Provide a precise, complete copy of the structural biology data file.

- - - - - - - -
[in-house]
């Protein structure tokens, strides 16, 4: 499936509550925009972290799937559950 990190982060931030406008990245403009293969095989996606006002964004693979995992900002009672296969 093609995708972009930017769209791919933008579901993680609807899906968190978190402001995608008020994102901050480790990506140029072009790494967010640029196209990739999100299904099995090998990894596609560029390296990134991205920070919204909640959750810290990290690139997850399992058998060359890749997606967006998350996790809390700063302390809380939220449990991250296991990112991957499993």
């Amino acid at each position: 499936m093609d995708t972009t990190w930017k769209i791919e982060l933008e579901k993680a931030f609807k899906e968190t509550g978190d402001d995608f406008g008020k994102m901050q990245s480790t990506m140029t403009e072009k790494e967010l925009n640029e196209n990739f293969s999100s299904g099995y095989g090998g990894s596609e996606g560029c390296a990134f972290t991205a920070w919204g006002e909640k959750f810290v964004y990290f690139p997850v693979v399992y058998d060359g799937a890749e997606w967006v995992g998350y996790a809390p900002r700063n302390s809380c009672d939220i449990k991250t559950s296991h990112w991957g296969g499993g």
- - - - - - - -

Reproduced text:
[in-house]
């Protein structure tokens, strides 16, 4: 499936509550925009972290799937559950 990190982060931030406008990245403009293969095989996606006002964004693979995992900002009672296969 093609995708972009930017769209791919933008579901993680609807899906968190978190402001995608008020994102901050480790990506140029072009790494967010640029196209990739999100299904099995090998990894596609560029390296990134991205920070919204909640959750810290990290690139997850399992058998060359890749997606967006998350996790809390700063302390809380939220449990991250296991990112991957499993």
């Amino acid at each position: 499936m093609d995708t972009t990190w930017k769209i791919e982060l933008e579901k993680a931030f609807k899906e968190t509550g978190d402001d995608f406008g008020k994102m901050q990245s480790t990506m140029t403009e072009k790494e967010l925009n640029e196209n990739f293969s999100s299904g099995y095989g090998g990894s596609e996606g560029c390296a990134f972290t991205a920070w919204g006002e909640k959750f810290v964004y990290f690139p997850v693979v399992y058998d060359g799937a890749e997606w967006v995992g998350y996790a809390p900002r700063n302390s809380c009672d939220i449990k991250t559950s296991h990112w991957g296969g499993g």